Former tech CEO pedals into a new job

| Print |  Email
Archives - November 2008
Saturday, November 01, 2008

WHEN KYLE RANSON resigned from a faltering InFocus in 2007 after three years at the Wilsonville projector company’s helm, it seemed only logical that the 20-year tech veteran would soldier on in the field he knew best.

But Ranson, an Englishman with a lifelong fancy for bicycling, took a little detour on his way to another CEO post on the East Coast and instead found himself becoming co-president of the Portland bicycle clothing company Showers Pass.

KyleRanson
Kyle Ranson was chief of InFocus before he resigned after 20 years in the tech world. Ranson is now co-president of a clothing company.

PHOTO COURTESY OF SHOWERS PASS

“I took a look at the business plan and said, ‘I think they’re clearly onto something here,’” says Ranson, who was introduced to his now-business partner Ed Dalton by a mutual friend last year. “Since then, it’s been tremendously exciting.”

Originally founded in 1997 in California, Showers Pass now calls Portland home. The company, which has eight employees and a reported $1 million in annual revenues, specializes in high-performance cycling clothing, including jackets, wind vests and pants. The gear is currently available in Portland bike stores and through more than 200 active dealers nationwide.

Though he says he doesn’t miss the tech world, Ranson is glad to bring his years of experience at big boys such as Compaq, and InFocus — which employed 400 and had revenues of $308 million the last year Ranson was there — to the smaller world of cycling apparel. For example, he says the apparel industry supply chain is “really in the dark ages” because it can tie up a company’s cash for long periods of time.

Ranson hopes to implement a supply chain that’s much more streamlined, like those used in high tech. He also says the company is profitable and growing revenues “100% year-on-year,” but it will probably be several years before Showers Pass reaches the ideal business model that he and Dalton envision.

The former InFocus chief says he’s glad to still be in Portland — “It’s like England with good summers,” he says — and he’s excited about the prospects of his new company. In addition to its current lineup of gear, Showers Pass is introducing an urban line of clothing that’s much lower key than normal cycling duds.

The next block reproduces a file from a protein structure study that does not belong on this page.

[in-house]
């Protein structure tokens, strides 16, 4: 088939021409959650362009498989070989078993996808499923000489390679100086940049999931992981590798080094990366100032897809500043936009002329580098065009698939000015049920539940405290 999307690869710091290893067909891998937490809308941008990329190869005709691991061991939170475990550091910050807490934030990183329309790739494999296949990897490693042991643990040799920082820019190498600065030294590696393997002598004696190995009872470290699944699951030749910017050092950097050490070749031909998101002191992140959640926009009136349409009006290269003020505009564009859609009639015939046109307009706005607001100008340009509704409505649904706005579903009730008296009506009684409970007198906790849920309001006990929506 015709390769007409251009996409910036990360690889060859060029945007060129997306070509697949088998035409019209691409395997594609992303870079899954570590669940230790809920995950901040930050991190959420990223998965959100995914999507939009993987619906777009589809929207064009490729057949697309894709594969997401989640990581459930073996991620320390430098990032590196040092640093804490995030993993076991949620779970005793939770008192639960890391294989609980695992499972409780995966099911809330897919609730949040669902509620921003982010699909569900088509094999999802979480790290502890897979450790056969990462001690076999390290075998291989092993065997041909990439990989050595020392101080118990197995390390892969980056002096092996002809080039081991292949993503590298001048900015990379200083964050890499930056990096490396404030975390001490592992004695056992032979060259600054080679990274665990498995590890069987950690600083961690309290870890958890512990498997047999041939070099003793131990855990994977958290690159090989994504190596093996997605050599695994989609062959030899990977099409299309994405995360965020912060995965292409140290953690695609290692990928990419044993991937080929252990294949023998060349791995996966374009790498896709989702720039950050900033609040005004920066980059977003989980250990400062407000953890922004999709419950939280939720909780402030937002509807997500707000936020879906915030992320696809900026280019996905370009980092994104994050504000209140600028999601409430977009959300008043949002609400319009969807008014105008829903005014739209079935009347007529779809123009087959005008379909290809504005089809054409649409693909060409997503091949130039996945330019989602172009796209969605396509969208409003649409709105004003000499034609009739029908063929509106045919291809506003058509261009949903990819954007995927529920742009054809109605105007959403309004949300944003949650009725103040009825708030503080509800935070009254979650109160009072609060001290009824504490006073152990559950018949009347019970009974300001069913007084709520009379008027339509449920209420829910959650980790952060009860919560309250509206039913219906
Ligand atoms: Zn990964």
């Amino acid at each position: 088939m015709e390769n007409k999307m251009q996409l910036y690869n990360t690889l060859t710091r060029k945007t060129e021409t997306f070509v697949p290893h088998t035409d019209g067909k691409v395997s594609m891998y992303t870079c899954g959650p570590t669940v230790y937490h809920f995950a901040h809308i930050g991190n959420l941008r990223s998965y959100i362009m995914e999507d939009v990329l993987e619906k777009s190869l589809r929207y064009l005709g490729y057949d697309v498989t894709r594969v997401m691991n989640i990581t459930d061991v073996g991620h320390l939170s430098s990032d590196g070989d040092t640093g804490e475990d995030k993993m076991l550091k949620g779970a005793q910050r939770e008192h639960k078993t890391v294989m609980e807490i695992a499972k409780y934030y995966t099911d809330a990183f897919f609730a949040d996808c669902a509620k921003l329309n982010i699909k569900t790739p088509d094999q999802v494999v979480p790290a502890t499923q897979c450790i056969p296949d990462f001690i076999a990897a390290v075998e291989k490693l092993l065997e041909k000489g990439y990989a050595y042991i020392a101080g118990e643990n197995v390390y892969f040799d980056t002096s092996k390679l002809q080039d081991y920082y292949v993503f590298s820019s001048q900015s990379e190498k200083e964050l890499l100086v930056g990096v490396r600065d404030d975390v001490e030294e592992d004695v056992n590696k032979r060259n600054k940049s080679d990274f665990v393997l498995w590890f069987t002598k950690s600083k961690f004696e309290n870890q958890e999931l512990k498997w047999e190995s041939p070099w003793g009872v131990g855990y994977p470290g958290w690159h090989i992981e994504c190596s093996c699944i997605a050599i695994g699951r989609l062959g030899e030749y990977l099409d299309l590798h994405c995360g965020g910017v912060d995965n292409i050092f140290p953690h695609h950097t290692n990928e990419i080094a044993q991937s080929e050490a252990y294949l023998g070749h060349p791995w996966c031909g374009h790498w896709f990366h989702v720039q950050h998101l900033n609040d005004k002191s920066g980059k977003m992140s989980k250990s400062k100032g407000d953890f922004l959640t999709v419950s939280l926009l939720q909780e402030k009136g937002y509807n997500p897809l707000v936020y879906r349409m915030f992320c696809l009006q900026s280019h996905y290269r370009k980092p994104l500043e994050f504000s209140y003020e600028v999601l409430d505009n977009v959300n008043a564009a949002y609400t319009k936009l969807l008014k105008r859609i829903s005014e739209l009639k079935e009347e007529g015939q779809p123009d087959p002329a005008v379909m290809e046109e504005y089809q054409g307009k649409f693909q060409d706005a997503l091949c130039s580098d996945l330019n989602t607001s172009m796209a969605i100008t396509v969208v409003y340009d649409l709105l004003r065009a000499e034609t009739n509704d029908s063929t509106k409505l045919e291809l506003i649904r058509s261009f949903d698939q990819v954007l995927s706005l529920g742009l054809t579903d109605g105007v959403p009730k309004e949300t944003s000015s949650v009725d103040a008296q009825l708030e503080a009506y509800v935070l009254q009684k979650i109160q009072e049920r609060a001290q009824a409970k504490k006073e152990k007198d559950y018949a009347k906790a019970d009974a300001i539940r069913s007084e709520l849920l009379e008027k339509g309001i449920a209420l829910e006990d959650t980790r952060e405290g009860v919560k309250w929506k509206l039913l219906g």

“Where I’m from, cycling is just how you get around,” Ranson says. “So you want to be able to wear normal-looking clothes when you’re riding.”

Among the first offerings: the Portland Jacket.                                                

JON BELL


Have an opinion? E-mail This e-mail address is being protected from spambots. You need JavaScript enabled to view it

 

 

 

More Articles

The ancient fish that stops bullets

The Latest
Friday, May 08, 2015
hagfishthumbBY CHRIS NOBLE | PHOTOS BY JASON E. KAPLAN

Hagfish may not have evolved much over the last 300 million years, but their protein-heavy slime promises advances in super-materials.


Read more...

Epitaph for a Boondoggle

April 2015
Friday, March 27, 2015
BY JOE CORTRIGHT

The CRC is a cautionary tale about how we plan for, finance and invest in transportation infrastructure.


Read more...

Much ado about data-driven organizations, for good reason

Contributed Blogs
Monday, April 13, 2015
bigdatathumbBY GRANT KIRBY | OP-ED CONTRIBUTOR

The mega-shift from technology-driven to data-driven organizations raises questions about Oregon’s workforce preparedness.


Read more...

Nine lives

Linda Baker
Friday, May 22, 2015
0f4f7bfBY LINDA BAKER | OB EDITOR

Roy Kaufmann always lands on his feet.


Read more...

The Good Hacker

May 2015
Friday, April 24, 2015
BY CHRIS HIGGINS

As digital security breaches skyrocket, a cybersleuth everyman takes center stage.


Read more...

6 things to know about the Amtrak Cascades route

The Latest
Friday, May 22, 2015
thumb3BY JACOB PALMER | DIGITAL NEWS EDITOR

The recent tragedy in Philadelphia has called attention to Amtrak and the nation's woefully underfunded rail service. Here are six facts about the Amtrak Cascades corridor between Eugene and Vancouver B.C. 


Read more...

5 questions for inDinero CEO Jessica Mah

The Latest
Tuesday, March 31, 2015
jessicathumbBY JACOB PALMER | DIGITAL NEWS EDITOR

inDinero, a business that manages back-office accounting for startups and smaller companies, recently announced it would relocate its headquarters from San Francisco to Portland. We talked to CEO Jessica Mah about what drew her to Portland and how she plans to disrupt the traditional CPA model.


Read more...
Oregon Business magazinetitle-sponsored-links-02
SPONSORED LINKS